Chicago Police officers will get at least one day off every week under a new policy announced Tuesday by Chicago Police Supt. David Brown, a significant change after the city’s top cop and Mayor Lori Lightfoot defended the decision repeatedly to cancel officers’ scheduled time off.
The policy was announced approximately 24 hours after Inspector General Deborah Witzburg released an analysis that determined that more than 1,000 officers were scheduled to work 11 or more consecutive days between April 1 and May 31.
“While our officers work to safeguard this city, we must also put safeguards in place to protect our officers,” Brown said. “The health and wellbeing of our officers is a top priority and we have taken steps to ensure they have time to rest and re-energize.”
The new policy requires all officers to have a minimum of nine hours of rest between shifts, according to Brown’s announcement.
“The physical and emotional well-being of our officers remains the top priority of our department,” Brown said.
Since 2018, 10 officers have died by suicide, including three in July.
Before Tuesday’s announcement, Lightfoot, who is running for reelection, repeatedly defended Brown’s decision to cancel regular days off, calling it necessary to protect Chicagoans from a significant increase in crime and violence amid the continuing COVID-19 pandemic.
Lightfoot told reporters in June that officers are given ample notice of any change to their schedules and have “an incredible amount of time off” guaranteed by their union contract. But on Monday, Lightfoot said a new policy was in the works, telling reporters “tired, emotionally wrought officers are not good for them, not good for their families, and not good, frankly for the community members they are serving.”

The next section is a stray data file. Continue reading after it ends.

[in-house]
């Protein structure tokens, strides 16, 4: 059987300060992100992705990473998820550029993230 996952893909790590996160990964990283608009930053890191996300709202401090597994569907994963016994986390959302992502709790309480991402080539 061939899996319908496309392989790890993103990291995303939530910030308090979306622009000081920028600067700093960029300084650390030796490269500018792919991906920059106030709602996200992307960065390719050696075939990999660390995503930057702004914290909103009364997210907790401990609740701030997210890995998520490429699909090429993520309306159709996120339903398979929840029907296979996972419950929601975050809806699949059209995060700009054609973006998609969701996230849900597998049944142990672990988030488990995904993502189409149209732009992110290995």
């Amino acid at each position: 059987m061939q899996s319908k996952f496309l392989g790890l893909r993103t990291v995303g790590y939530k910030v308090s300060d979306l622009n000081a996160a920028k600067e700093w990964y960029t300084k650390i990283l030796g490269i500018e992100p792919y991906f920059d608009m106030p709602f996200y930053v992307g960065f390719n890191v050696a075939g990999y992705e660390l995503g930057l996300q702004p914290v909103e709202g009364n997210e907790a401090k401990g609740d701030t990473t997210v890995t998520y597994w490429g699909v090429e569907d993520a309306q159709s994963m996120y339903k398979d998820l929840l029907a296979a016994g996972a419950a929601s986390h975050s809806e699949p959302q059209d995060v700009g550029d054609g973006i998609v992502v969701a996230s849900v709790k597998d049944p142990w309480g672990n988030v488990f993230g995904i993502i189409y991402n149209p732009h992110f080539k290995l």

The leadership of the Fraternal Order of Police, which represents the department’s rank-and-file members, has said that Brown’s decisions to cancel officers’ personal days is not only contributing to officer burn out but also violates the city’s contract.
An arbitrator is in the process of resolving that dispute.
Deputy Mayor for Public Safety Elena Gottreich repeatedly declined to tell members of the City Council on Aug. 25 what changes officials were considering to the department’s time off policies, citing the ongoing arbitration.
Police union President John Catanzara did not respond to a request for comment about Brown’s announcement, and he announced no resolution to the arbitration process.
The policy would appear to align with a measure introduced by Ald. Matt O’Shea (19th Ward) in July that would guarantee all officers would have at least one day off every seven days. Lightfoot said she opposes that ordinance, adding that the City Council should not run the day-to-day operations of the Police Department.
O’Shea did not respond to a request for comment from WTTW News.
However, the new policy announced by Brown warns that officers could have two regular days off canceled “during certain operational periods that include Memorial Day, Father’s Day, 4th of July, Labor Day, Thanksgiving, and New Year’s Eve.”
Police Department members who have two of their regular days off canceled “will also be guaranteed two consecutive days off each police period,” according to Brown’s statement. The department defines a police period as 28 days.